A Great Guy, With a High Standard of Musicianship

New DTM page: Interview with Houston Person.

This interview is in advance of a week at the Village Vanguard June 14-19: My quartet with Ben Street and Billy Hart featuring Houston Person.

Of course Ben and Billy and I are very familiar with each other, and in fact we plan to play a trio feature for Billy every set drawn from the repertoire of the Billy Hart Quartet.

The surprise is Houston Person.

Houston is 81 and arguably the last of the line in terms of an old-school blues and ballads tenor saxophonist. His sound is big and furry. It sounds like he is gruffly speaking to you; perhaps he’s even offering some kind of recrimination or an authoritative directive to act more honorably in the future. After a particularly bluesy phrase, you start up from your chair and promise, “I will!”

At the end of the day, the tenor saxophone is my favorite instrument. I’ve been blessed to play a lot with peers who are avatars: Mark Turner, Bill McHenry, Joshua Redman. But as a fanboy nothing tops little moments with older greats. One time Dewey Redman was in my apartment. He took out his horn and we played Ornette Coleman’s “Broken Shadows” together. That was it.

Likewise, two months ago Houston Person showed up for our first duo rehearsal. He’s a gregarious man who wants to make sure everybody is laughing first. It’s impossible to park in my neighborhood (informally called “Park Nope” instead of “Park Slope”) yet he laughingly found a space a block over. I could see that this was someone who always walks between the raindrops.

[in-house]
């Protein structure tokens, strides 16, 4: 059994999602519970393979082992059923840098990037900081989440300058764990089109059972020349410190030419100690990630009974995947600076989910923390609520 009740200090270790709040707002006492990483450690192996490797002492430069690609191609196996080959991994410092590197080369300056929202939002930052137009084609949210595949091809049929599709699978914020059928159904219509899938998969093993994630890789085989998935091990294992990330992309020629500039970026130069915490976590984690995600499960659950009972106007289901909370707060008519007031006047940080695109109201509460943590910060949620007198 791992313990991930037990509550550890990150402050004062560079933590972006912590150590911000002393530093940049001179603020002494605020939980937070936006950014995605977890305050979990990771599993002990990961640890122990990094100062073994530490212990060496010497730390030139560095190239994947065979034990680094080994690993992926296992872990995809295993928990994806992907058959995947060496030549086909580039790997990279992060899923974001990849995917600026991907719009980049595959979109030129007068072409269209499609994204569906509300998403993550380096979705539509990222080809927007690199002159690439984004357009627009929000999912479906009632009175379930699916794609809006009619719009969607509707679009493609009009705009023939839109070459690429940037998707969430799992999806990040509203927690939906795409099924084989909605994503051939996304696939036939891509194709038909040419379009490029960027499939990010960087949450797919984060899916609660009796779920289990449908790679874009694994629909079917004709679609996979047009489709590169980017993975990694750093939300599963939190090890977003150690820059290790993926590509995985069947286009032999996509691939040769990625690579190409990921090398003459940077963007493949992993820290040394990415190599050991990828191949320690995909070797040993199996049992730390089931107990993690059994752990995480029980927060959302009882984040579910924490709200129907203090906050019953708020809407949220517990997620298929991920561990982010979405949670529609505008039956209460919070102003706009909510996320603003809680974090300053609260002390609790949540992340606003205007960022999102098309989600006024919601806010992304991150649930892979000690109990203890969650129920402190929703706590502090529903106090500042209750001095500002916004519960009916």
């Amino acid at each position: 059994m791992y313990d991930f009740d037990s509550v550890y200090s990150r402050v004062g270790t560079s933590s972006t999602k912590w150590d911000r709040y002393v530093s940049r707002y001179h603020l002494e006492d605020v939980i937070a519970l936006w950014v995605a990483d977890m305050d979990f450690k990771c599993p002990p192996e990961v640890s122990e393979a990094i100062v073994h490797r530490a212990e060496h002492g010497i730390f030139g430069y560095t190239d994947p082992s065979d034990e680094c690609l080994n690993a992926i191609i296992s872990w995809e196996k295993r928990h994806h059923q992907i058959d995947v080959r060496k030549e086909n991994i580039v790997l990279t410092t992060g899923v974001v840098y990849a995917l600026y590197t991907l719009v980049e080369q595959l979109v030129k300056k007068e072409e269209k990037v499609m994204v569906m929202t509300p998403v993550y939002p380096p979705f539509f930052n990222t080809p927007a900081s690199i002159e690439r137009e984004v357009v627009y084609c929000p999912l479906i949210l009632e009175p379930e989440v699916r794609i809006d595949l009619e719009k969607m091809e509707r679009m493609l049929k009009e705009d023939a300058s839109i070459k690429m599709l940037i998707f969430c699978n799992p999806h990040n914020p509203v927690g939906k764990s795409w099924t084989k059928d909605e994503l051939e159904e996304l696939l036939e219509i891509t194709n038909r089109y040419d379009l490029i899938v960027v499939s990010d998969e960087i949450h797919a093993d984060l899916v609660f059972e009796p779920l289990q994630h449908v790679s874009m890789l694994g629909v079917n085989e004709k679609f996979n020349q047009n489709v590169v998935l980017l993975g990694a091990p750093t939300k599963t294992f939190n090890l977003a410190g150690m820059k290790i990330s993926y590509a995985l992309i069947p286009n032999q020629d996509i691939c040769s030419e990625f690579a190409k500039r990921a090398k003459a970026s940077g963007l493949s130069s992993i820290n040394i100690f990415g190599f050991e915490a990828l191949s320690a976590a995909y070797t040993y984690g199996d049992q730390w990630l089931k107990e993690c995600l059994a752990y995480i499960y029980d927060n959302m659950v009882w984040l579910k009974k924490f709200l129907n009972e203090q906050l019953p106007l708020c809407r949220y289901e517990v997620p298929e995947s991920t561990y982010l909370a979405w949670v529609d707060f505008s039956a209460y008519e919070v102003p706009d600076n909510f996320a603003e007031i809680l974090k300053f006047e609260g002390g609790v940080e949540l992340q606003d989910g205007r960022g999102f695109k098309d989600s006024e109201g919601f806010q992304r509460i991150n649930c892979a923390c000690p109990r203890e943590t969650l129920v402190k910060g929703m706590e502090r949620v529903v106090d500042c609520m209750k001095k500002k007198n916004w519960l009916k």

Inside, Houston took out his horn, I played a little intro, and he offered a perfect chorus on the old torch song “Once in a While.” Again, that was it.

One of my first little jazz tapes was a session of Harry “Sweets” Edison and Eddie “Lockjaw” Davis with Kenny Drew and good European musicians in Denmark. I listened to this over and over. It sounded like Sweets and Lockjaw were talking while they played.

Lockjaw had one of those old-school tenor sounds. No one is greater than John Coltrane, but in his wake the sonic concept of the instrument was irrevocably changed, with the sound getting more focused.

Tenors before Coltrane had more leeway. There was lots of vibrato: it was even furry, burry, or murky. There was less emphasis on nailing complex changes, although there was actually more detail per note. Transcribing Lockjaw Davis on a slow blues or ballad is essentially impossible compared to transcribing a post-Coltrane tenor.

In the interview Houston talks a lot of different tenors. He’s open to it all. But he particularly wants credit given to the blues and ballads tenors of his youth.

There are some who try to bring back some furry and burry to the tenor today, and more power to them. But calling Houston essentially the last of the line is not just about his sonority, it is about the complex social mechanism that brought his music into being.

A striking anecdote from the interview is about how Houston learned about Sonny Rollins. While in college at South Carolina State College (which of course was then a segregated school), a basketball player from New York City stopped his pre-game warm up to show Houston some Sonny Rollins licks on the horn.

This, ladies and gentlemen, is the real 20th-century jazz.

Houston is well-known in some circles but not in others. Frankly it is too long since he has played the Village Vanguard.

Ron Carter got it right away. When I told Ron I hired Houston for a week, Ron nodded his head and said, “You want to learn how it goes.”